Storm names can boost insurance costs

Nov 30, 2007

Some meteorologists say the National Hurricane Center is giving out more storm names, which can mean higher costs for homeowners.

Former hurricane center director Neil Frank told The Houston Chronicle that as many as six of this year's 14 named tropical systems might have failed in the past to earn tropical storm status.

The newspaper said the number of a season's named storms is used to determine trends in hurricane activity, which are then used by insurance companies to set homeowners' rates.

Forecasters at the hurricane center say the practice of naming tropical storms has remained consistent over the past two decades.

Scientists, however, generally agree that before widespread satellite coverage, hurricane watchers annually missed one to three tropical storms that developed far from land or were too brief to register with older technology, the newspaper said.

Copyright 2007 by United Press International

Explore further: Fast access to CryoSat's Arctic ice measurements now available

Related Stories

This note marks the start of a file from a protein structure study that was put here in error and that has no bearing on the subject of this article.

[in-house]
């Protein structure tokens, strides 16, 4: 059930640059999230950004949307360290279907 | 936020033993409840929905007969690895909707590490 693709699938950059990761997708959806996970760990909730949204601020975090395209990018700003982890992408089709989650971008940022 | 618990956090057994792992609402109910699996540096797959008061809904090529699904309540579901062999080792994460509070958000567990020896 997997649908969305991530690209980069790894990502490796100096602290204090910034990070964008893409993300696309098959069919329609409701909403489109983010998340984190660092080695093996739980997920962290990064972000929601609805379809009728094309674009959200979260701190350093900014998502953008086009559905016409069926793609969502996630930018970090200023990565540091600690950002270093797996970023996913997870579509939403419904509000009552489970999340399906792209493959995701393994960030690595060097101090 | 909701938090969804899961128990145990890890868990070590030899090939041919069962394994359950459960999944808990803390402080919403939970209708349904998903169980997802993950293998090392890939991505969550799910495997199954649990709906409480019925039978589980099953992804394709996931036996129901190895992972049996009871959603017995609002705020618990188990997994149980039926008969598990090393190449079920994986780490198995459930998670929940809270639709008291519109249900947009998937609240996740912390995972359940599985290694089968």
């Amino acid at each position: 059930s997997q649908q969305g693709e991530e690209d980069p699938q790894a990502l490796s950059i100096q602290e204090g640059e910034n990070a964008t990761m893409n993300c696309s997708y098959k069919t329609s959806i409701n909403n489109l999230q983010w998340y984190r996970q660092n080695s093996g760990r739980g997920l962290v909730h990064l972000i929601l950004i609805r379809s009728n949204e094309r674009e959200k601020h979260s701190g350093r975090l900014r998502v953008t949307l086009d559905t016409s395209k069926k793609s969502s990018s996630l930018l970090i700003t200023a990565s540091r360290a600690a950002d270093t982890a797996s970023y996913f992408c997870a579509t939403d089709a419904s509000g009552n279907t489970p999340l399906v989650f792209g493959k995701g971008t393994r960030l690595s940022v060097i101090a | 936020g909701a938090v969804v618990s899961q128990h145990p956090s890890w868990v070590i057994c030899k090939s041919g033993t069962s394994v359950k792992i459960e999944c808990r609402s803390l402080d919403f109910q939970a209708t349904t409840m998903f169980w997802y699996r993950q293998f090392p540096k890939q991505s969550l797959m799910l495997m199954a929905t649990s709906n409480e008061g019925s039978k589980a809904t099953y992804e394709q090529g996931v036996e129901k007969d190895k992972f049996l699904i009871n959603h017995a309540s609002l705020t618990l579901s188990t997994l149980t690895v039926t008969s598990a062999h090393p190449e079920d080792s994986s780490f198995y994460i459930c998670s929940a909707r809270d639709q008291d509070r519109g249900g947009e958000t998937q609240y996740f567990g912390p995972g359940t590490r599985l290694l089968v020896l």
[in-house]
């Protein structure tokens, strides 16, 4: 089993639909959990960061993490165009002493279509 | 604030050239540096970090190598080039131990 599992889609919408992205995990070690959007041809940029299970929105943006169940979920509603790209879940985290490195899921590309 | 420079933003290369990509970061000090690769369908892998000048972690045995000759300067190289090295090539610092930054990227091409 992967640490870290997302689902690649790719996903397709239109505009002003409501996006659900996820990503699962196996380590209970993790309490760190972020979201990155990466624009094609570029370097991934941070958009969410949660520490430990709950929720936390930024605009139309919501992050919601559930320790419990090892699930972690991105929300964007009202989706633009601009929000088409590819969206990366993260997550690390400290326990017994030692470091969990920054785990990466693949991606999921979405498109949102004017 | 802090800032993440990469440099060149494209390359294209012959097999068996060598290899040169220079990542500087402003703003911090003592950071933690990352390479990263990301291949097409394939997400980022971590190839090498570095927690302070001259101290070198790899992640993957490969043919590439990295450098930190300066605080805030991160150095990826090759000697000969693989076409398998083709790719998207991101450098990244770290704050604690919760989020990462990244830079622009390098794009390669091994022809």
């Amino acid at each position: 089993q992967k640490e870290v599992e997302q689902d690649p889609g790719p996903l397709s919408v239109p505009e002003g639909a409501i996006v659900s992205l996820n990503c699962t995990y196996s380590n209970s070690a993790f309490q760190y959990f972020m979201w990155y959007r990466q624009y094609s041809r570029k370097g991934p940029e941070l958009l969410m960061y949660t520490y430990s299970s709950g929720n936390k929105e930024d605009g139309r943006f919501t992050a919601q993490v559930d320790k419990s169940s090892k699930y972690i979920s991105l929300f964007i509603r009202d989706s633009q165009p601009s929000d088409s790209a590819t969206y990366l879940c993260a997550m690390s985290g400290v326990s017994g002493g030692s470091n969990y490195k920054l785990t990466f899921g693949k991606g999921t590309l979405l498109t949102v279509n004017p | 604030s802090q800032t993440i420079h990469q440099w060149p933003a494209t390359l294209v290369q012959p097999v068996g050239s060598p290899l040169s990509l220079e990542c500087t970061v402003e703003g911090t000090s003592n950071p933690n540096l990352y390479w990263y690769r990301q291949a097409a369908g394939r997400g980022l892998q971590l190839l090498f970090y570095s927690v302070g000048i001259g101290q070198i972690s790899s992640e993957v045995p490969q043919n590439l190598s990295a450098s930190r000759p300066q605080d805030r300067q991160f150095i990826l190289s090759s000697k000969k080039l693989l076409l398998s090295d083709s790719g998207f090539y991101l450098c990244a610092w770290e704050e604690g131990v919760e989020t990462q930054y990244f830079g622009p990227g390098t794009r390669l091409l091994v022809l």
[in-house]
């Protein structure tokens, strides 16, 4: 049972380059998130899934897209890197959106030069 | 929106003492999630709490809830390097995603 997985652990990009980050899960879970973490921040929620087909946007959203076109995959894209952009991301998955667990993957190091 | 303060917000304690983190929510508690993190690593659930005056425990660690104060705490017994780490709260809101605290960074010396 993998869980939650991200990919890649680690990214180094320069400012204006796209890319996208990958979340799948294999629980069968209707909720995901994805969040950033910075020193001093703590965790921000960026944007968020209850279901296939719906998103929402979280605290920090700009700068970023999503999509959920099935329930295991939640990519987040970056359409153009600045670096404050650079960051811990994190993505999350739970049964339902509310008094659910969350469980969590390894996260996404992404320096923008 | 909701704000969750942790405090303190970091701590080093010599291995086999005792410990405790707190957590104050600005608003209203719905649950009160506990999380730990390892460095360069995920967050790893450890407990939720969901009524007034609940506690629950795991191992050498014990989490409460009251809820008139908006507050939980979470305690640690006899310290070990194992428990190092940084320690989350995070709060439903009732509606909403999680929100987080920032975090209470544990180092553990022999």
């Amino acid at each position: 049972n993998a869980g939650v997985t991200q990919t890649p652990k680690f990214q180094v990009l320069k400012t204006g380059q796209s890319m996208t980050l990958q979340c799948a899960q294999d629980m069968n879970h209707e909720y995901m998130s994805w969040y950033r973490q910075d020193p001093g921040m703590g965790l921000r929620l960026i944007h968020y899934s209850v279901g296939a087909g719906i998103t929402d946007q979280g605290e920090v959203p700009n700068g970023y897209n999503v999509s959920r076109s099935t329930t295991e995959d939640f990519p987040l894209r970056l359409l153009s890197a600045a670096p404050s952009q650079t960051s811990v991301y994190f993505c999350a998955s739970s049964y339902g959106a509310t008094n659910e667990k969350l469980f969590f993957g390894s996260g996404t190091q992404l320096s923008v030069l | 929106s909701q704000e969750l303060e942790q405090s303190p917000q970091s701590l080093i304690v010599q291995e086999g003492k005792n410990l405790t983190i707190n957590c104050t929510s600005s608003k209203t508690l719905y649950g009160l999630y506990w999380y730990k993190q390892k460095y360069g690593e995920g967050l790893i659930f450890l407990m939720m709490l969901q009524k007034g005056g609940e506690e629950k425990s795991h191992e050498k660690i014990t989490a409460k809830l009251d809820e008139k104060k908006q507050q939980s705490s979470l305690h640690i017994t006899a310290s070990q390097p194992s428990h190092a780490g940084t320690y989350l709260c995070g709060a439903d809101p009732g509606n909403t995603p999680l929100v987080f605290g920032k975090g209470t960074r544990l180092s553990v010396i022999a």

Expect quiet hurricane season, researchers say

Apr 14, 2015

The 2015 Atlantic hurricane season will be significantly less active than the overall averages from 1950 to the present, according to researchers at North Carolina State University.

The TRMM rainfall mission comes to an end after 17 years

Apr 09, 2015

In 1997 when the Tropical Rainfall Measuring Mission, or TRMM, was launched, its mission was scheduled to last just a few years. Now, 17 years later, the TRMM mission has come to an end. NASA and the Japan ...

NASA spots an eye in Tropical Cyclone Ikola

Apr 06, 2015

Tropical Cyclone Ikola formed quickly on April 6 and quickly strengthen to hurricane-force in the Southern Indian Ocean. NASA's Aqua satellite passed overhead after the storm developed an eye.

Recommended for you

Arctic sea ice maximum reaches lowest extent on record

Apr 16, 2015

The National Snow and Ice Data Center (NSIDC) is part of the Cooperative Institute for Research in Environmental Sciences at the University of Colorado Boulder. NSIDC scientists provide Arctic Sea Ice News ...

User comments : 0

Please sign in to add a comment. Registration is free, and takes less than a minute. Read more

Click here to reset your password.
Sign in to get notified via email when new comments are made.